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Stressed-DNA repair protein identified

June 17, 2011

Vera Gorbunova and Andrei Seluanov of the University of Rochester have found that human cells undergoing oxidative stress caused by environmental chemicals or routine cellular processes produce a protein (SIRT6) that stimulates cells to repair DNA double-strand breaks, thought to be associated with premature aging and cancer.

The team first measured levels of SIRT6 in stressed cells, then treated a second group of stressed cells with a drug that deactivates the protein. DNA repair in the second group stopped, confirming SIRT6′s role.  The team also found that SIRT6 acts in concert with another protein, called PARP1, to make the repairs.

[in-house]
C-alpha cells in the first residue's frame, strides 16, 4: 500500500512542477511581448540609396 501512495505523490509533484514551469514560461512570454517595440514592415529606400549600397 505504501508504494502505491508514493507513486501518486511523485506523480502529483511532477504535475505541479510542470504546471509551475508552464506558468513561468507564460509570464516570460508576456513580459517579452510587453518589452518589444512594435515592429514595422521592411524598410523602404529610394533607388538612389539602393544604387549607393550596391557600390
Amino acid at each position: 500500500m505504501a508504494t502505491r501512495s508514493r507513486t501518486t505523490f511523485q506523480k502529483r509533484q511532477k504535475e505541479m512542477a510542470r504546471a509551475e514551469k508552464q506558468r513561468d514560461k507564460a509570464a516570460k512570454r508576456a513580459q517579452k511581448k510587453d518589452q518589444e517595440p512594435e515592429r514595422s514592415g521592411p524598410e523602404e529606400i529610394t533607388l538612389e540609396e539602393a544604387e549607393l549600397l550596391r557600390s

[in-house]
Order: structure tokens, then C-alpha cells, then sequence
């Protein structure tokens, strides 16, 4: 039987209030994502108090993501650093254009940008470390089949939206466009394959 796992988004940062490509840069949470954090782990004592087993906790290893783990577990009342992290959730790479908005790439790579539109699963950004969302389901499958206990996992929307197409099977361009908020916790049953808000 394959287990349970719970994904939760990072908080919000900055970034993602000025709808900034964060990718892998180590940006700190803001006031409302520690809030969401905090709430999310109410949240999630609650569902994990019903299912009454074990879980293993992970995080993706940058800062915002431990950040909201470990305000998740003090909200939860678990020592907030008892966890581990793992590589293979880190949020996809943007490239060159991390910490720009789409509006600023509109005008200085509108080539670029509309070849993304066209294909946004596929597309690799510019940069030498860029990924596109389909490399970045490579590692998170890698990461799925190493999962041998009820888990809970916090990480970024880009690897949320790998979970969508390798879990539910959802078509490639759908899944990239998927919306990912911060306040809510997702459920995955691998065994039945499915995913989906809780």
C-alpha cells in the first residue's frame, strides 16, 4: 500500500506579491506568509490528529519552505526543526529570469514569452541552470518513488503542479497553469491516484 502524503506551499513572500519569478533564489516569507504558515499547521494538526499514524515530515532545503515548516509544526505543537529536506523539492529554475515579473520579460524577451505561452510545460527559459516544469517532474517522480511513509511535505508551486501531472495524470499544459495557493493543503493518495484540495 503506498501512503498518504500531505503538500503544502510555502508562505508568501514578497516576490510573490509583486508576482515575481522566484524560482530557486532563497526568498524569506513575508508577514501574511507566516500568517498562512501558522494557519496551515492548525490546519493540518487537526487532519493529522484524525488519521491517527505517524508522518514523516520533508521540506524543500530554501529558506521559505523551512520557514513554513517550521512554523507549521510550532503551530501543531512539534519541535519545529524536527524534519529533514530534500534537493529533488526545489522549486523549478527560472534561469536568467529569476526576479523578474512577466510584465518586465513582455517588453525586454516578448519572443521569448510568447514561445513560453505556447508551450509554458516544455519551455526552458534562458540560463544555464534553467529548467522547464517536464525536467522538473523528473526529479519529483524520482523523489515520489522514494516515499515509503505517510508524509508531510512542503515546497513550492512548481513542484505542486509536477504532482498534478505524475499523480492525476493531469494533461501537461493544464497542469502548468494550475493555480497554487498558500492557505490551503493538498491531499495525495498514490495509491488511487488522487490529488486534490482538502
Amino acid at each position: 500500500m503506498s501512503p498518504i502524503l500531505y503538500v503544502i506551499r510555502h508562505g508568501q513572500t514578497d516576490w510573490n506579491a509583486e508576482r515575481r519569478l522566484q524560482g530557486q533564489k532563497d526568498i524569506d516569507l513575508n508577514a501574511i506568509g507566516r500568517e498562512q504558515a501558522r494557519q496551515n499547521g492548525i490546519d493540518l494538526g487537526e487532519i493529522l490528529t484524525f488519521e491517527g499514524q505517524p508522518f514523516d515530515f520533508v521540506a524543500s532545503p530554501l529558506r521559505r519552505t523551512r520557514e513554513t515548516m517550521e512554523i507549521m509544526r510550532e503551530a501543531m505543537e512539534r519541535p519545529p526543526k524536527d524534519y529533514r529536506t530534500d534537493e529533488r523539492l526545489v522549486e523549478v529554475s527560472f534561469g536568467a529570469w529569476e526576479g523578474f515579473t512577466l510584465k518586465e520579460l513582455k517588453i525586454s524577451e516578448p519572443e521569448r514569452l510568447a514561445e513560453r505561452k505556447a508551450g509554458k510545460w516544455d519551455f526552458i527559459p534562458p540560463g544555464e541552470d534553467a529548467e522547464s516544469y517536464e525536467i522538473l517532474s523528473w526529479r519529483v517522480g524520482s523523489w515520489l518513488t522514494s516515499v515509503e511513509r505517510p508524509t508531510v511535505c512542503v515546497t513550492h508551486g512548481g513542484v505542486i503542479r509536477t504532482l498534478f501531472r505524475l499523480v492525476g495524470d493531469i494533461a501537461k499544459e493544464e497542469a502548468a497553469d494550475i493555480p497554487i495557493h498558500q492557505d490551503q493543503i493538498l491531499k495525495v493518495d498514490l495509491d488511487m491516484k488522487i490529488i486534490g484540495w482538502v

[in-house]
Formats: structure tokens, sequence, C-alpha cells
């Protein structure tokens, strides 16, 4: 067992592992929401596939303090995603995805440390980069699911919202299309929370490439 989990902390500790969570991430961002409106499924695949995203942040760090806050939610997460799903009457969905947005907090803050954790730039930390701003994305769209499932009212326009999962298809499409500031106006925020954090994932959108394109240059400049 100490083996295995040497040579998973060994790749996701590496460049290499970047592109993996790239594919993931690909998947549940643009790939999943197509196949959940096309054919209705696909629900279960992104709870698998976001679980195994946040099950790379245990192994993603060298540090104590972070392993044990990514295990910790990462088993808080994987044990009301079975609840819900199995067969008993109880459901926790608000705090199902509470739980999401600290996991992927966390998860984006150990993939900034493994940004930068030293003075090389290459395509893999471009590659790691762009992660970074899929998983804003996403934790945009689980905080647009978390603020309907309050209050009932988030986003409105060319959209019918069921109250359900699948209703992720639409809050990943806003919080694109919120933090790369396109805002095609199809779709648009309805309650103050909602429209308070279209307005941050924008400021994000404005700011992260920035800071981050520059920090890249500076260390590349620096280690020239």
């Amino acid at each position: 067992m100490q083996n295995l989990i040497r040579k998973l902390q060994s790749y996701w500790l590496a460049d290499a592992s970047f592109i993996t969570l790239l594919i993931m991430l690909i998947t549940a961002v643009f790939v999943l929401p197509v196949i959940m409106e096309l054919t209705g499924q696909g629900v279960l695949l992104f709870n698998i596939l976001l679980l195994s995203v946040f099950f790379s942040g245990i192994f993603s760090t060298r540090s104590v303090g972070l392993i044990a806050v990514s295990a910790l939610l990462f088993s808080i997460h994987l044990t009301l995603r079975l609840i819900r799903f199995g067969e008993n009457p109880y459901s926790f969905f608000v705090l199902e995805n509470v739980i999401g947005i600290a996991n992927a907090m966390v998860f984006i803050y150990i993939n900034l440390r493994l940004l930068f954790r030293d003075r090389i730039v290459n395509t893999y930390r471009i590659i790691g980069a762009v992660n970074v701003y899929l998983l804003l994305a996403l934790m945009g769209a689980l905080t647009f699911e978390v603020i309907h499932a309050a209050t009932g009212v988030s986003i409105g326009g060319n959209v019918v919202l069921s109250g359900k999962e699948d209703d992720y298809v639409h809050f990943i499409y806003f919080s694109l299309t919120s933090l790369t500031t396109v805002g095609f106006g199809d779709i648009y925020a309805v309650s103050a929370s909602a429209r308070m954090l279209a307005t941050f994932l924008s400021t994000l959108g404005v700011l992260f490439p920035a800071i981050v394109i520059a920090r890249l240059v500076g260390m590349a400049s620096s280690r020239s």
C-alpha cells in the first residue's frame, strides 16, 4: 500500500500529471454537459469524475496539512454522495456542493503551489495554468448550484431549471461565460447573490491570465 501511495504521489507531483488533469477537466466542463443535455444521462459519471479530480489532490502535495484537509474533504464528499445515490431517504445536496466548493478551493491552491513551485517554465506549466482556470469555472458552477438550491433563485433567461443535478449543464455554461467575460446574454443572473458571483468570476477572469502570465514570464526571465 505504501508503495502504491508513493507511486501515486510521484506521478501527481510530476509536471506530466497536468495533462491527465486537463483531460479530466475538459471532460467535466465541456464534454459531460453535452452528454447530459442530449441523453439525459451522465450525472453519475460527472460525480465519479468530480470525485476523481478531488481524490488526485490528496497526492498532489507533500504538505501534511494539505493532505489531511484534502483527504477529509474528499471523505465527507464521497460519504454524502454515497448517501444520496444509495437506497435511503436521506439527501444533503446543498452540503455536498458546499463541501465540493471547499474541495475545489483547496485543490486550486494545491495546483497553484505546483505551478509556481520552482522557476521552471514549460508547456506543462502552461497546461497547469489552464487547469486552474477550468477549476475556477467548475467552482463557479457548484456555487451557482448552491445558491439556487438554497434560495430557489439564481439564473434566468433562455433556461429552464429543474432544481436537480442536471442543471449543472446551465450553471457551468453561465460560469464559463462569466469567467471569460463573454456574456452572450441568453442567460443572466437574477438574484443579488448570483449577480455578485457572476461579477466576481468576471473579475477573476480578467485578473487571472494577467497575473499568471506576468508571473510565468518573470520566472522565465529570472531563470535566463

Furthermore, the team found that increased levels of SIRT6 lead to faster DNA repair. They suspect that the protein acts as a “master regulator,” coordinating stress and DNA repair activities.

Ref.: Zhiyong Mao, Christopher Hine, Xiao Tian, Michael Van Meter, Matthew Au, Amita Vaidya, Andrei Seluanov, and Vera Gorbunova. SIRT6 Promotes DNA Repair Under Stress by Activating PARP1Science 17 June 2011: 1443-1446. [DOI:10.1126/science.1202723]

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